MUGWORT MOCHI WITH ROASTED SOY BEAN POWDER
Roasted Soy Bean Powder, also called Kinako is a powder made from roasted soybeans that is commonly used in traditional Japanese and Korean desserts. It has a nutty and sweet flavor that's used to make a variety of other desserts such as cakes, puddings, and ice cream. It goes terrifically with rice based recipes and often sprinkled on top of mochi, like below.
It's also very easy to make, too! Just lob off small portions of the finished mugwort mochi and roll in a bed of kinako powder while it's still warm and slightly sticky. Be sure to serve these chewy morsels with honey! They turn the fine coat of the kinako powder into a deep, caramelly syrup that tastes just about divine.
FRIED MUGWORT MOCHI PANCAKES
What better way to eat mochi than to fry them? After you fill the mugwort mochi dough with your desired filling (I usually leave out the nuts when making this variation), press each of the mochi balls with the palm of your hand until flattened, then pan fry them in a little oil until the surface of the mochi is toasted and crispy.
The crispy, toasted texture of the mugwort mochi is fun and almost addicting to eat. I usually cut them in half using kitchen scissors - and serve them up with a hot barley or green tea.
Other than red or white bean paste, Mung Bean Paste is also a popular filling for mugwort mochi. I love how the bright yellow color stands out from the green rice dough better than the red bean paste.
- To make your own Sweet Mung Bean Paste, I recommend this post: Easy 2-Ingredient Mung Bean Paste for Mochi and Mooncake Filling
If you want to enjoy mochi with a variety of fillings, there are many fun and delicious mochi filling options to choose from. Go to my 10+ Different Mochi Fillings, Recipes & Ideas post below for more ideas!
How to Store Microwave Mugwort Mochi
- The mochi can be kept covered, away from direct sunlight, and at room temperature for up to 24 hours. For longer storage, I would freeze the mochi in a plastic freezer bag or an airtight container, then defrost at room temperature when ready to eat.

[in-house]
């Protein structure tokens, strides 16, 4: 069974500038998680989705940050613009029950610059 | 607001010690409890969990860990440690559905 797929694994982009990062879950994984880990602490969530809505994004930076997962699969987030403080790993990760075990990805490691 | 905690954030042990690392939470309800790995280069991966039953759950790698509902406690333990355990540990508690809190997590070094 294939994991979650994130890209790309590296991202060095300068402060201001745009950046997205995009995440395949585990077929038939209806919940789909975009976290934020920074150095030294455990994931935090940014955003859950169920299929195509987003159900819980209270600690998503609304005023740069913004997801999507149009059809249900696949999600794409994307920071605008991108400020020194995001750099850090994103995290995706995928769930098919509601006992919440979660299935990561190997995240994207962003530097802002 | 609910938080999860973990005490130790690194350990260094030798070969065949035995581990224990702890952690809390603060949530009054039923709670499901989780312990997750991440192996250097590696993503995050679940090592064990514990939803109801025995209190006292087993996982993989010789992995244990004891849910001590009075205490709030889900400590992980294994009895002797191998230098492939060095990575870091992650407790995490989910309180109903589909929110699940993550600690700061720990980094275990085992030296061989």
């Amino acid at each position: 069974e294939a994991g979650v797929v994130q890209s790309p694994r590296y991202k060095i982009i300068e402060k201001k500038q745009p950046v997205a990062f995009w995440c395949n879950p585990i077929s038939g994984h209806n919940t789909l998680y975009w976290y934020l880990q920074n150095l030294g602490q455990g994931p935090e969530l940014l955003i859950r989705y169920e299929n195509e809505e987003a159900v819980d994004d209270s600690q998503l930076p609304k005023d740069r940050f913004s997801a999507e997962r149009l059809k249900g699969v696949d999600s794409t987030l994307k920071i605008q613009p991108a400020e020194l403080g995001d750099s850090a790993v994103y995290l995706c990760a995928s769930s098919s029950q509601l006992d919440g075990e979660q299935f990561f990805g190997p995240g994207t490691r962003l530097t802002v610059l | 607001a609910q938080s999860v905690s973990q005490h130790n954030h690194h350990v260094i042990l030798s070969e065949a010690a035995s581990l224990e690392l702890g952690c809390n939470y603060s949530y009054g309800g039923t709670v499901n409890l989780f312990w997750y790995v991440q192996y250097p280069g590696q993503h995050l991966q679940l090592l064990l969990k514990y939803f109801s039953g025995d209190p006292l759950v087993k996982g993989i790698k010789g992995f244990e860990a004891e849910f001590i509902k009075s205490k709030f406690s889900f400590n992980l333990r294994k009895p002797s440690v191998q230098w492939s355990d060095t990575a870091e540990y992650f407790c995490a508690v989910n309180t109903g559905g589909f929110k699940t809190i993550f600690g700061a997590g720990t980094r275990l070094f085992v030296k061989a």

- The reason I don't recommend storing them in the fridge is that mochi usually tend to develop a weird waxy, hard texture when stored in the fridge. So eat within a day or freeze for best results.
- Use a solid metal spoon (wooden spoons might break!) to stir the microwaved mochi mixture so that the cooked and uncooked parts are evenly mixed
- Use a microwave-safe bowl, preferably glass like pyrex
What are the health benefits of mugwort?
There are many benefits of mugwort, but the primary benefits may include its potential for relieving menstrual pain, improving digestion, relieving anxiety and depression, aiding in weight-loss, as well as strengthening the immune system. Mugwort has also been used as a nerve relaxant, for its role in calming the nervous system and decreasing stress, making it good natural remedy for getting better nights sleep.
Mugwort is considered to be a great digestive stimulant and may be used both before and after consuming a heavy meal for relieving bloating and gas. It's also said to promote poor appetite, as well as to treat constipation, digestion disorders, and travel sickness.
Should you grow your own mugwort?
Mugwort is a hardy and highly invasive species that will rapidly grow and spread if you don't take measures to control them. So just beware if you decide you want your own homegrown mugwort. It could end up ruining your whole yard! So the short answer: no 🙂
You can Find All my Mochi Recipes (HERE)
Easy 10-Minute Microwave Mugwort Mochi Recipe
- 1 cup mochiko flour, sweet rice or glutinous rice flour about 140 g
- 2 Tbsp sugar or sweetener of choice
- 2 Tbsp mugwort powder*
- ⅘ cup water , or milk of choice
- ¾ cup sweetened red bean paste (koshi an) , or filling of choice
- ¾ cup roughly chopped walnuts (optional, for texture)
Prepare the filling (optional)
- Prepare mochi filling by mixing the red bean paste and chopped walnuts together.
- Roll about 1-2 Tablespoons of the bean paste-walnut mixture into balls. Set aside. If you would like to eat the mochi plain, you can skip this step.
Make the Mochi
- In a microwaveable glass bowl (like Pyrex), mix mochiko flour, sugar, water and mugwort powder
- Microwave this mixture on high for 2 minutes
- Use a SOLID METAL spoon (wooden spoons might break!) to stir the cooked mochi so that the cooked and uncooked parts are evenly mixed
- Microwave the mochi mixture again, this time for 1 minute. The resulting batter will be thick and slightly translucent.
- Pour the cooked mochi onto the baking pan either sprinkled with starch or lightly greased with olive oil
- Cut the mochi into 8 pieces using scissors
- Fill with prepared red bean paste filling. Enjoy!